Riding Paris-Roubaix cobblestones with Tom Boonen

Sensation of failure like drowning, your demise slow but inevitable

Race Coverage
Boonen has a record four Paris-Roubaix titles to his name.

Boonen has a record four Paris-Roubaix titles to his name (click to enlarge).

“I love the cobbles because it’s honest. Just me and the bike.” – Tom Boonen

Northern France’s cobblestones need no introduction. This is the home of Paris-Roubaix, one of bike racing’s great monuments. A successful ride on the Roubiax pavé demands intense focus and tremendous effort to stay “above” the surface.

The sensation of failure is like drowning, your demise slow but inevitable. And crashes are all but guaranteed to those who deviate from the perfect line choice or the right velocity. These rough surface conditions, mixed with the varied and undulating nature of roadways that likely predate your hometown, offer up one of cycling’s greatest challenges.

Few riders have met that challenge to the degree of Etixx-Quickstep’s Tom Boonen, a four time Paris-Roubaix champion, tied for most in the race’s history with Roger De Vlaeminck. I got the chance to ride with Boonen at a Specialized press event earlier this month on some of the roads that make up “The Hell of the North.” It was an enlightening day to say the least.

Riding the cobbles requires a mix of power and panache.

Riding the cobbles requires a mix of power and panache (click to enlarge).

Unlike the traditional concept of road racing, where courses favor the lighter rider, the cobbles reward raw power. Watch Paris-Roubaix (or its sister event, Belgium’s brutal Tour of Flanders) and you’ll witness a smooth-sailing peloton quickly turned into a shattered bunch. As the bunch rolls onto the cobblestones, each rider churns at full-throttle, desperate to maintain momentum until the return of smooth tarmac.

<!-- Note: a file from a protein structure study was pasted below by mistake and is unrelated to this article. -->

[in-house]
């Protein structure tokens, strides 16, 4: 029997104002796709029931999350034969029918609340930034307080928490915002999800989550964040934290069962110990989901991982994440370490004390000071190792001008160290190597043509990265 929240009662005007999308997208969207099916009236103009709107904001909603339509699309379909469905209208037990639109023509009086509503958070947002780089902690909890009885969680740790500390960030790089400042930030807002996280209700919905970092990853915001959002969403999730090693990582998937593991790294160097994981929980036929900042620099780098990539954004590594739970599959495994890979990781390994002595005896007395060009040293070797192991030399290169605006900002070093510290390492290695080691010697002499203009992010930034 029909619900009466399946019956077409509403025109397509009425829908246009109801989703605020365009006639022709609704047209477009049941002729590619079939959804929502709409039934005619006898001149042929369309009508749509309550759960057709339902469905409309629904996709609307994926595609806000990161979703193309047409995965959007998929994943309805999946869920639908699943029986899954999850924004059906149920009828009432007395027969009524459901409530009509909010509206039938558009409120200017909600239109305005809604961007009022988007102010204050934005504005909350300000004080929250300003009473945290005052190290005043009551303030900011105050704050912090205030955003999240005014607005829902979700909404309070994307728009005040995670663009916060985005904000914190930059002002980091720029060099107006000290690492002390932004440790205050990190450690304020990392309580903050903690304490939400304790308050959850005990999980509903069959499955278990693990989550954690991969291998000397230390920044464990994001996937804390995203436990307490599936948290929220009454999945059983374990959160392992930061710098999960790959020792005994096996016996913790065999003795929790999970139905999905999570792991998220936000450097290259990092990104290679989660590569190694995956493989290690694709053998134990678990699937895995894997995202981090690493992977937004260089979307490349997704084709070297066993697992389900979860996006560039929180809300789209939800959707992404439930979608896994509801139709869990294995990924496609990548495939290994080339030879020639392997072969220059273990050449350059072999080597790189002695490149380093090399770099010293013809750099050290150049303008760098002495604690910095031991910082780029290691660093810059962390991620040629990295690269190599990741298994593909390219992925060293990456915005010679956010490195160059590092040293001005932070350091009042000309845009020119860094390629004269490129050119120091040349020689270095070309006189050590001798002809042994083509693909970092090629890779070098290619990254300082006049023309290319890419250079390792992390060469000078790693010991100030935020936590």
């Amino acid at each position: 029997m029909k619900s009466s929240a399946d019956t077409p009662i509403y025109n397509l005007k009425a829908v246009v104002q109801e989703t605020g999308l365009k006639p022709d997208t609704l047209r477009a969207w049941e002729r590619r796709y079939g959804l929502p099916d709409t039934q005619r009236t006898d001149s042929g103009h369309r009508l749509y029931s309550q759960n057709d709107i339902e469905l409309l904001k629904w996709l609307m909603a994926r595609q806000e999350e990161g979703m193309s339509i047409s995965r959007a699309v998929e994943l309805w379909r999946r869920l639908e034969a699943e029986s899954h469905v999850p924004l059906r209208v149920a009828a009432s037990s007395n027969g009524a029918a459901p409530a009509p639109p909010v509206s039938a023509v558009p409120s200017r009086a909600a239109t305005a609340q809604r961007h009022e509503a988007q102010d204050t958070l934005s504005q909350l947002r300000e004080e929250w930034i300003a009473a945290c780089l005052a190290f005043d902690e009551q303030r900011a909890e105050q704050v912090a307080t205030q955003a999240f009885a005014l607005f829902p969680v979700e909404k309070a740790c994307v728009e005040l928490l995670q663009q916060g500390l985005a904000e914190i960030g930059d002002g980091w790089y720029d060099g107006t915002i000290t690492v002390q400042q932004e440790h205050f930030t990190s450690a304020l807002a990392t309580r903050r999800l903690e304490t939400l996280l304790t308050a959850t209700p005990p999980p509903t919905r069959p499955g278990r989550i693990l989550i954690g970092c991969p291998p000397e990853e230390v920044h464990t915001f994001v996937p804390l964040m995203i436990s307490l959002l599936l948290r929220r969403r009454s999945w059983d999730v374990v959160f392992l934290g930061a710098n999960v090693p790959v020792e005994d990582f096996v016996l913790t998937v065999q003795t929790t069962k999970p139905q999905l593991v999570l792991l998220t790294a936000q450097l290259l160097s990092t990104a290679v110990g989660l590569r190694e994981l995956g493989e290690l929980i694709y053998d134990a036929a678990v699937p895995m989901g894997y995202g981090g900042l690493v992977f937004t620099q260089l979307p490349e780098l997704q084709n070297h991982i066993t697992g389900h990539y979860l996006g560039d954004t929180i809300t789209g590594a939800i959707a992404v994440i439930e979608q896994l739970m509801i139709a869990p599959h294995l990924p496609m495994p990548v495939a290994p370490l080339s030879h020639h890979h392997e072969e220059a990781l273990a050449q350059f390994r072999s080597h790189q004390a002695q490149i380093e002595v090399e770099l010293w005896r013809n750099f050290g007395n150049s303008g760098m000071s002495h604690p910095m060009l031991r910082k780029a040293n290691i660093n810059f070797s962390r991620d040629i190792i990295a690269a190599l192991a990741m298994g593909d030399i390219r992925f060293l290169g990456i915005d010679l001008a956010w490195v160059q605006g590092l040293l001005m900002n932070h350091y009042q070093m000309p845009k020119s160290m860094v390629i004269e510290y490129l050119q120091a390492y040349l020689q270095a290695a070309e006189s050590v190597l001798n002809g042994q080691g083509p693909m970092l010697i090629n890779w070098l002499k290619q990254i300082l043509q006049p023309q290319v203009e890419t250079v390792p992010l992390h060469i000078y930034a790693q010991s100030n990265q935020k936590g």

A testament to the raw wattage over power-to-weight principle, Boonen is a big man by bike racing standards, standing 6-foot-4, 181 pounds. That’s huge compared to your typical WorldTour GC contender such as Alberto Contador (5-foot-9, 137 pounds) or Nairo Quintana (5-foot-5, 120 pounds). Boonen and the other cobbled classic conquerors are clearly a different breed.

Out on the road, sustaining 200 watts for an hour is a pretty standard target for the average recreational rider. Double that and you’re entering the realm of the cobbled classics. Anything less than about 400 watts of sustained power results in a downward spiral of lost momentum. The slower you go the harder the impact of each successive stone becomes until stopping or crashing are your only options.

During our ride, Boonen joked that one of his favorite tactics was checking his brakes going into sharp corners, thereby forcing a slight separation and necessitating jumps in power by the riders behind. Undoubtedly, edging out the competition with such tactics is something reserved for those who can get themselves into the highest positions in a race in the first place. Nonetheless, it is interesting to think how dominance in this realm stretches far beyond basic physiological gifts.